More bailed-out community banks failing to pay U.S. dividends
Tuesday, December 22, 2009
A growing number of community banks that got federal bailouts are failing to pay quarterly dividends they owe to the government, including two banks that got aid after congressional intervention on their behalf, according to data released Monday by the Treasury Department.
Fifty-five banks failed to make dividend payments in November, a 67 percent jump over the number of delinquent banks three months earlier.
The missed payments reflect the struggles of many community banks, which have not benefited from the Wall Street windfalls that have helped return the largest banks to profitability. Many smaller banks focused their lending on real estate development in recent years, particularly in the suburbs of sprawling Sun Belt cities. The banks now are losing money as developers default on those loans.
The Obama administration has expressed concern about the problems faced by smaller banks because they play a key role in the economy through their lending to small businesses.
President Obama plans to meet at the White House on Tuesday with a group of community bankers to discuss ways to spark increased lending. The president met earlier this month to discuss the same subject with the heads of the nation's largest banks, which have not increased lending despite renewed profitability of their investment banking operations. Treasury is planning to offer banks about $30 billion in federal aid for a mix of programs to support lending to small businesses, according to people familiar with the matter.
$200 billion invested
Treasury has invested more than $200 billion in almost 650 banks under its Troubled Assets Relief Program. Many of the largest banks have repaid the government, but almost 600 banks still hold federal aid. Under the program, most of those banks agreed to pay the government an annual 5 percent dividend in quarterly installments. In most cases, if a bank misses payments, it must make them up later.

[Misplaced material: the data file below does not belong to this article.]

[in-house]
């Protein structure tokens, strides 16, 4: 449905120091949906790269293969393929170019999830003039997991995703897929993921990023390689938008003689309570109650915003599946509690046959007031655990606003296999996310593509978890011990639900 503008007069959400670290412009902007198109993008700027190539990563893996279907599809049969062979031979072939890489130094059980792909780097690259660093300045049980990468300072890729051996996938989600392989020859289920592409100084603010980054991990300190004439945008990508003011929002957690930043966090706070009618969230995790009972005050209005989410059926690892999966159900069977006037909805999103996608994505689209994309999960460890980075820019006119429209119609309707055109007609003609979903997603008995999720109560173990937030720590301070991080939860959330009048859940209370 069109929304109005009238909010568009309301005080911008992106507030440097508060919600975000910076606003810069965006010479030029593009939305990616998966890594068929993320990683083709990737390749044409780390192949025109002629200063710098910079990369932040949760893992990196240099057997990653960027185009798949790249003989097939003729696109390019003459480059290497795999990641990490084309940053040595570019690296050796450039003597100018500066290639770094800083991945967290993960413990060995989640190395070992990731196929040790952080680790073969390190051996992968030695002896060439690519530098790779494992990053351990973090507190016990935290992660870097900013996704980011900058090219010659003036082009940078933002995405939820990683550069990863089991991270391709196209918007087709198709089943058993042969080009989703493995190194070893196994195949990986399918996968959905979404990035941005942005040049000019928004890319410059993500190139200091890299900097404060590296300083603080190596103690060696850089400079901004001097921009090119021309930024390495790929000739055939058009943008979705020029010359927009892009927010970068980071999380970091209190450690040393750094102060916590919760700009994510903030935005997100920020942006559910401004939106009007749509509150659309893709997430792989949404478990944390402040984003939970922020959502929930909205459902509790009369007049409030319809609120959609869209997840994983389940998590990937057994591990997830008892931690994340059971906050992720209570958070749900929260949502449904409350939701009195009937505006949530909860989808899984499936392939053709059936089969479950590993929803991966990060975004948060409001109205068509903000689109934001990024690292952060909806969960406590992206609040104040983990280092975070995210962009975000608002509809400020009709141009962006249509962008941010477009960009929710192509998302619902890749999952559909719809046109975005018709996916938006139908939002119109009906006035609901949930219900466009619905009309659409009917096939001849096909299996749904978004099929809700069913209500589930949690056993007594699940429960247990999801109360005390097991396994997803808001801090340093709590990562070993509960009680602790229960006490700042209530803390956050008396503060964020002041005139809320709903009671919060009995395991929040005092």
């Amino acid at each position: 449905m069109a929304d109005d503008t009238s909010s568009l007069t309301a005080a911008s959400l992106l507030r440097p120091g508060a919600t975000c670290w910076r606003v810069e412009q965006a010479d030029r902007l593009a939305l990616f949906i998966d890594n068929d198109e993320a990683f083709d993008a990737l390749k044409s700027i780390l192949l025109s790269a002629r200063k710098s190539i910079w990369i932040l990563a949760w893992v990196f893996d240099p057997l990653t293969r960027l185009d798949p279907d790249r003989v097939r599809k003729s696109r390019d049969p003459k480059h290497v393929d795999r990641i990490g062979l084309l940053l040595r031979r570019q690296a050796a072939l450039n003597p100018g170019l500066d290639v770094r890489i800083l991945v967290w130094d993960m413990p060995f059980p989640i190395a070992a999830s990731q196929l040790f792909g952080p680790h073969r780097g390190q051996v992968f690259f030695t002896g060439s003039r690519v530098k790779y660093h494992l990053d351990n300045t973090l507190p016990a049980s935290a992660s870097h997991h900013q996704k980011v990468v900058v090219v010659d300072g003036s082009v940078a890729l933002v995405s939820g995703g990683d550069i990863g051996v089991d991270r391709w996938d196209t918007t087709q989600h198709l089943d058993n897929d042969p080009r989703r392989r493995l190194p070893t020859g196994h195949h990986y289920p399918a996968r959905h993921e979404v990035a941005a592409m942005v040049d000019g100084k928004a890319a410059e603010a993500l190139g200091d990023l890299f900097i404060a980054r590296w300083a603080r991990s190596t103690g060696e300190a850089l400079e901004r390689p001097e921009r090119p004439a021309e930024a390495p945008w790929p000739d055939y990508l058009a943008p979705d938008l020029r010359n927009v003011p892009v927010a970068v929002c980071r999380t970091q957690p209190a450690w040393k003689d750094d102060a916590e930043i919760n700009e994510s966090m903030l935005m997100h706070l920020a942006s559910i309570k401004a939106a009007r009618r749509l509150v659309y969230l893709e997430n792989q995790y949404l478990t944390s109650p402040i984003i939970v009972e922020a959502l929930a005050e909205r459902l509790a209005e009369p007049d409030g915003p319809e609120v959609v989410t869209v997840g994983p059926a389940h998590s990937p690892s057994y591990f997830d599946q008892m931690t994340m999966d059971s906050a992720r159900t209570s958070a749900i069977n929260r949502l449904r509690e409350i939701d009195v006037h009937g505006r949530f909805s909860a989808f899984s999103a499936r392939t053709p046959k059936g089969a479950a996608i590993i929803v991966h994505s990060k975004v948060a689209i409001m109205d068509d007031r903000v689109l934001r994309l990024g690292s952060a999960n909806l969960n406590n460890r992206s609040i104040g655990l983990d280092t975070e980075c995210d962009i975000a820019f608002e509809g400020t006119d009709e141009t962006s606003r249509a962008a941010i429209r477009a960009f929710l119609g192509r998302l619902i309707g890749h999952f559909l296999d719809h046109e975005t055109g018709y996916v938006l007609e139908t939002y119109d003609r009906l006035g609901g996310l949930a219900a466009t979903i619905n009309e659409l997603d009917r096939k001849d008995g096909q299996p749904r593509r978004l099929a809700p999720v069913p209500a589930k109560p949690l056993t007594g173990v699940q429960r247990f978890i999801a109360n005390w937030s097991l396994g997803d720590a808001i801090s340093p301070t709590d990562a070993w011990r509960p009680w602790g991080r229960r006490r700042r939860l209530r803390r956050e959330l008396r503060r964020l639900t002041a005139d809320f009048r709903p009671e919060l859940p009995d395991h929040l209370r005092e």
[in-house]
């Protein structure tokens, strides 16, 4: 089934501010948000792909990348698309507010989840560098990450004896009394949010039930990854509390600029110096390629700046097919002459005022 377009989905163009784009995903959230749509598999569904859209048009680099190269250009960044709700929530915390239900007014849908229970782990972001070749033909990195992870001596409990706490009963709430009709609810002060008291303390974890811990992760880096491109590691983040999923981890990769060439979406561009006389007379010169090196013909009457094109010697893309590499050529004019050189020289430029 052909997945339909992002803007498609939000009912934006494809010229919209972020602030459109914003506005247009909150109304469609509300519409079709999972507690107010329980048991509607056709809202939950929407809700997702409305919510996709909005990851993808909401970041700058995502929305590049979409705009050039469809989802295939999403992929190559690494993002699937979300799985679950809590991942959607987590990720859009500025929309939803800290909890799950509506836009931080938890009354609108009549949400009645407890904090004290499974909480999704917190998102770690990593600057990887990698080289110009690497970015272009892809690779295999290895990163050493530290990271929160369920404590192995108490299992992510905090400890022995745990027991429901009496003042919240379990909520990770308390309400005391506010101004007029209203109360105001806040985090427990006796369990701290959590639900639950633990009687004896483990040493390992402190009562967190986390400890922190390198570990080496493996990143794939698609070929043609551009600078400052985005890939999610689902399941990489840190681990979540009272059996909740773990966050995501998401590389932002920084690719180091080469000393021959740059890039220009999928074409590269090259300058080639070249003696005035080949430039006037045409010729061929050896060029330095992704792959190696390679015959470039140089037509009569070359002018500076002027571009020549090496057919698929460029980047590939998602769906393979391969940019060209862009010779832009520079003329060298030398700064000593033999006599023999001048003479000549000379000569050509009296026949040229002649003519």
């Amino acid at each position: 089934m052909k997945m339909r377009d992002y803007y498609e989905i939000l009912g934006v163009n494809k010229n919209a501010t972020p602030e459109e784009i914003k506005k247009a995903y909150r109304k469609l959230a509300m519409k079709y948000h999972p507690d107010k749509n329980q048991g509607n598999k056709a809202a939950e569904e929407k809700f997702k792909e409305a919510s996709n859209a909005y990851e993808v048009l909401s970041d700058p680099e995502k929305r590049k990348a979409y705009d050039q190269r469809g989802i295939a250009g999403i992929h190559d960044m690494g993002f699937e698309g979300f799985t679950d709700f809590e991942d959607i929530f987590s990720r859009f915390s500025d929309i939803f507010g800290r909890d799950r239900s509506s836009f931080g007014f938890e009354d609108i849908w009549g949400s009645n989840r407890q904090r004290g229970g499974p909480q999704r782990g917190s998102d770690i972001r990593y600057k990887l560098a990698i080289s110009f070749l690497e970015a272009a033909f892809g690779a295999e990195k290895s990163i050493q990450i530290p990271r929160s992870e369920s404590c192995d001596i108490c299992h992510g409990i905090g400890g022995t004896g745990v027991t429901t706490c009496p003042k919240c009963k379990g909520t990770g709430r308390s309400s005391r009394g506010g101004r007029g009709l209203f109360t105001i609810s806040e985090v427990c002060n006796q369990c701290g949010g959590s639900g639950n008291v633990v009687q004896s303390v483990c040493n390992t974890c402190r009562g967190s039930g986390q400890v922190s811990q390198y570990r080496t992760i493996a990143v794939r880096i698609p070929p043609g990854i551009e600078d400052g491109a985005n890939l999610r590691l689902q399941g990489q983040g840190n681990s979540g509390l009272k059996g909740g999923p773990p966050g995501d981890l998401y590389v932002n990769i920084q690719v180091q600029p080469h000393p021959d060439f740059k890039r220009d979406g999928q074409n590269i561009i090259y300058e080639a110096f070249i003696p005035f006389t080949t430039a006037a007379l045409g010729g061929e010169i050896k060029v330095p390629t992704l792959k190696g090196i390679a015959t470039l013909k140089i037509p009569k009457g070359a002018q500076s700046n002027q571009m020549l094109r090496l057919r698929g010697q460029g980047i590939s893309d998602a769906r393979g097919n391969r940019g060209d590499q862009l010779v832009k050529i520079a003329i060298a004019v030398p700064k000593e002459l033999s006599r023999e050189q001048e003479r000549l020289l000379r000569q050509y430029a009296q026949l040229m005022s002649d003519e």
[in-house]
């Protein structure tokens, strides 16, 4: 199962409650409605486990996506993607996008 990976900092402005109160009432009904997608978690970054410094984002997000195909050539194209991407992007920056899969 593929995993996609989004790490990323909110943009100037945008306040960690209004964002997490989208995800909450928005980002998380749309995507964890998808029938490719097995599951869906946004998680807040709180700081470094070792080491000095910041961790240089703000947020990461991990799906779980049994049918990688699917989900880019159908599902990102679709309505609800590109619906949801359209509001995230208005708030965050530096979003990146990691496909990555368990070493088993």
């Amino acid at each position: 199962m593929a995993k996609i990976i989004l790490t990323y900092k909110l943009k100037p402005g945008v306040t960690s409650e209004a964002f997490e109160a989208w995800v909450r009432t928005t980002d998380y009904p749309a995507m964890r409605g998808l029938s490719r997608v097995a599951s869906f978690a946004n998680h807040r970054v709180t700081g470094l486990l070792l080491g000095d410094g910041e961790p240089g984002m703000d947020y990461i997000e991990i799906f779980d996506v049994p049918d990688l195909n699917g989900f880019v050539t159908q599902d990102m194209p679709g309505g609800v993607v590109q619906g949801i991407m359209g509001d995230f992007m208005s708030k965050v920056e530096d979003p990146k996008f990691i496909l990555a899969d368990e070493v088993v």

The government collected about $1.2 billion in dividend payments from banks in November. But that was about $60 million less than it was owed, a shortfall of about 5 percent.
"Treasury does not force institutions to pay dividends," said Meg Reilly, a department spokeswoman. "Institutions must make their own determination about whether to declare, and therefore pay, a dividend."
Reilly noted that in many cases, banks are required to make up missed payments if they return to health. But two of the largest companies that have missed payments, CIT and UCBH, have filed for bankruptcy, wiping out Treasury's initial investment and eliminating any obligation to make up missed payments. An additional 14 of the delinquent banks signed contracts with the government that do not require them to make up missed payments. The government allowed those terms because the ownership structures of those companies made it impossible for the government to invest on other terms.
The Bush administration initially presented the plan to invest in banks as a way to support increased lending. Instead, lending has declined for five consecutive quarters.
Both the Bush and Obama administrations also described the investments as available only to healthy banks. But many recipients faced significant financial problems, and the number of banks missing dividend payments has climbed each quarter. Fifteen banks failed to make the required payments in May, federal data show. The number climbed to 33 banks in August, and 55 banks failed to make the dividend payments due Nov. 17.
OneUnited Bank in Massachusetts got aid after Rep. Barney Frank (D-Mass.) inserted language into the bailout bill that effectively directed Treasury to give the bank special consideration. Rep. Maxine Waters (D-Calif.) also helped the bank, in which her husband held shares, by arranging a meeting between government officials and a group including OneUnited's chief executive. The bank got $12.1 million last December, but it has made only a single dividend payment. It has now missed payments in three straight quarters, and it is not required to make up the missed payments.